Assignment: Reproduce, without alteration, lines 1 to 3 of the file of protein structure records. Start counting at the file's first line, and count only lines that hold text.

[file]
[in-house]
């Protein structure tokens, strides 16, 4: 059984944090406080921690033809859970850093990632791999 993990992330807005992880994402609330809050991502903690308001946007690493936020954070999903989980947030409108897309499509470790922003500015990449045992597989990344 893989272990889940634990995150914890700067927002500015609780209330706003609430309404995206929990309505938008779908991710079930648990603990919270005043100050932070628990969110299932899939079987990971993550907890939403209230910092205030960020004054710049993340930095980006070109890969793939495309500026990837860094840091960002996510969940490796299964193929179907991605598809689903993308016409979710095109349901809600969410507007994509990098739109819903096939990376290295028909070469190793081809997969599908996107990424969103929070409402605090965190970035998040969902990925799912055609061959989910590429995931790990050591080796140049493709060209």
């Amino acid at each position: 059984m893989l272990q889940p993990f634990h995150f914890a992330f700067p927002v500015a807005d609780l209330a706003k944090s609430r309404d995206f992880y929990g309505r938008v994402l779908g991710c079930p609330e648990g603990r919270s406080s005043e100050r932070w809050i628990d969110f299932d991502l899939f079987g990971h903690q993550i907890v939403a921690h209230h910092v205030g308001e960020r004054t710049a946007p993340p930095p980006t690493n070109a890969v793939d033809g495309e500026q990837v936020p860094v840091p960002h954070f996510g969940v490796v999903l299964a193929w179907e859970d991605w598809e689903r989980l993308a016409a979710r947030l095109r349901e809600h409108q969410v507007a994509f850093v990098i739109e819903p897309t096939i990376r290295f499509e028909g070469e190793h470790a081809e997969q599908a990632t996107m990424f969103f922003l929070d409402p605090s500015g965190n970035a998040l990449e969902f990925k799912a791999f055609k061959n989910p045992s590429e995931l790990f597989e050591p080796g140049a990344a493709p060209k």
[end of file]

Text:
[in-house]
């Protein structure tokens, strides 16, 4: 059984944090406080921690033809859970850093990632791999 993990992330807005992880994402609330809050991502903690308001946007690493936020954070999903989980947030409108897309499509470790922003500015990449045992597989990344 893989272990889940634990995150914890700067927002500015609780209330706003609430309404995206929990309505938008779908991710079930648990603990919270005043100050932070628990969110299932899939079987990971993550907890939403209230910092205030960020004054710049993340930095980006070109890969793939495309500026990837860094840091960002996510969940490796299964193929179907991605598809689903993308016409979710095109349901809600969410507007994509990098739109819903096939990376290295028909070469190793081809997969599908996107990424969103929070409402605090965190970035998040969902990925799912055609061959989910590429995931790990050591080796140049493709060209």
């Amino acid at each position: 059984m893989l272990q889940p993990f634990h995150f914890a992330f700067p927002v500015a807005d609780l209330a706003k944090s609430r309404d995206f992880y929990g309505r938008v994402l779908g991710c079930p609330e648990g603990r919270s406080s005043e100050r932070w809050i628990d969110f299932d991502l899939f079987g990971h903690q993550i907890v939403a921690h209230h910092v205030g308001e960020r004054t710049a946007p993340p930095p980006t690493n070109a890969v793939d033809g495309e500026q990837v936020p860094v840091p960002h954070f996510g969940v490796v999903l299964a193929w179907e859970d991605w598809e689903r989980l993308a016409a979710r947030l095109r349901e809600h409108q969410v507007a994509f850093v990098i739109e819903p897309t096939i990376r290295f499509e028909g070469e190793h470790a081809e997969q599908a990632t996107m990424f969103f922003l929070d409402p605090s500015g965190n970035a998040l990449e969902f990925k799912a791999f055609k061959n989910p045992s590429e995931l790990f597989e050591p080796g140049a990344a493709p060209k």